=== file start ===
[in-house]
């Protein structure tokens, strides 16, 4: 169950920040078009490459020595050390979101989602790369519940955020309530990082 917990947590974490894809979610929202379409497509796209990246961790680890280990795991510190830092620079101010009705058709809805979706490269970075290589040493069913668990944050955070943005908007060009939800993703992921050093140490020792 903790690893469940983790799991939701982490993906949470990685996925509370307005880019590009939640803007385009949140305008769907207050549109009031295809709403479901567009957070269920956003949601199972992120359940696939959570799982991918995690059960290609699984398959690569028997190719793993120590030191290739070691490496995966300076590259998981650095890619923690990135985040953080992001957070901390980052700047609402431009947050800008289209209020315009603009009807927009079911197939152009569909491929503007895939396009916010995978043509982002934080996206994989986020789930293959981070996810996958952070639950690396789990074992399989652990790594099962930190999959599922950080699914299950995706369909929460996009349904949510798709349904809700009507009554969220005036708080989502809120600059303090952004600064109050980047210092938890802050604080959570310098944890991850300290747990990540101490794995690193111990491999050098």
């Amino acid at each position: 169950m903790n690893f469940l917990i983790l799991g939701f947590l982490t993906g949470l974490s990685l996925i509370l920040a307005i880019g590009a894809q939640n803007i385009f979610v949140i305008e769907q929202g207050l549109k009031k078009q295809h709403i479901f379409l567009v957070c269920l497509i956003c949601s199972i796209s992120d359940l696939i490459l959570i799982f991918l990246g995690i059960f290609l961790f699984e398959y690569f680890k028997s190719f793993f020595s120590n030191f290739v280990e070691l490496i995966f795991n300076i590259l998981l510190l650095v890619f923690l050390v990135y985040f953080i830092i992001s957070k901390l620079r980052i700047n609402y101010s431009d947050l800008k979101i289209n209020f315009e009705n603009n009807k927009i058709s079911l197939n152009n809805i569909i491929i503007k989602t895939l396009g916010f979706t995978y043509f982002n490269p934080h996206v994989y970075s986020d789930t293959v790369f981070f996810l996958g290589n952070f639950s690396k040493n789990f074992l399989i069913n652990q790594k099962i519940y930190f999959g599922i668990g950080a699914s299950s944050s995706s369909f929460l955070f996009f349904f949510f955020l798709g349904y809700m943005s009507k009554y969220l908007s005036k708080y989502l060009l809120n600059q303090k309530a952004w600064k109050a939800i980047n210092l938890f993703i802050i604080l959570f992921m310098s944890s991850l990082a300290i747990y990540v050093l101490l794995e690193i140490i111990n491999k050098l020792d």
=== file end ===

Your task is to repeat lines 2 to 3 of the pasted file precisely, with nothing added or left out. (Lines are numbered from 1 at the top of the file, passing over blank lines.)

């Protein structure tokens, strides 16, 4: 169950920040078009490459020595050390979101989602790369519940955020309530990082 917990947590974490894809979610929202379409497509796209990246961790680890280990795991510190830092620079101010009705058709809805979706490269970075290589040493069913668990944050955070943005908007060009939800993703992921050093140490020792 903790690893469940983790799991939701982490993906949470990685996925509370307005880019590009939640803007385009949140305008769907207050549109009031295809709403479901567009957070269920956003949601199972992120359940696939959570799982991918995690059960290609699984398959690569028997190719793993120590030191290739070691490496995966300076590259998981650095890619923690990135985040953080992001957070901390980052700047609402431009947050800008289209209020315009603009009807927009079911197939152009569909491929503007895939396009916010995978043509982002934080996206994989986020789930293959981070996810996958952070639950690396789990074992399989652990790594099962930190999959599922950080699914299950995706369909929460996009349904949510798709349904809700009507009554969220005036708080989502809120600059303090952004600064109050980047210092938890802050604080959570310098944890991850300290747990990540101490794995690193111990491999050098």
């Amino acid at each position: 169950m903790n690893f469940l917990i983790l799991g939701f947590l982490t993906g949470l974490s990685l996925i509370l920040a307005i880019g590009a894809q939640n803007i385009f979610v949140i305008e769907q929202g207050l549109k009031k078009q295809h709403i479901f379409l567009v957070c269920l497509i956003c949601s199972i796209s992120d359940l696939i490459l959570i799982f991918l990246g995690i059960f290609l961790f699984e398959y690569f680890k028997s190719f793993f020595s120590n030191f290739v280990e070691l490496i995966f795991n300076i590259l998981l510190l650095v890619f923690l050390v990135y985040f953080i830092i992001s957070k901390l620079r980052i700047n609402y101010s431009d947050l800008k979101i289209n209020f315009e009705n603009n009807k927009i058709s079911l197939n152009n809805i569909i491929i503007k989602t895939l396009g916010f979706t995978y043509f982002n490269p934080h996206v994989y970075s986020d789930t293959v790369f981070f996810l996958g290589n952070f639950s690396k040493n789990f074992l399989i069913n652990q790594k099962i519940y930190f999959g599922i668990g950080a699914s299950s944050s995706s369909f929460l955070f996009f349904f949510f955020l798709g349904y809700m943005s009507k009554y969220l908007s005036k708080y989502l060009l809120n600059q303090k309530a952004w600064k109050a939800i980047n210092l938890f993703i802050i604080l959570f992921m310098s944890s991850l990082a300290i747990y990540v050093l101490l794995e690193i140490i111990n491999k050098l020792d």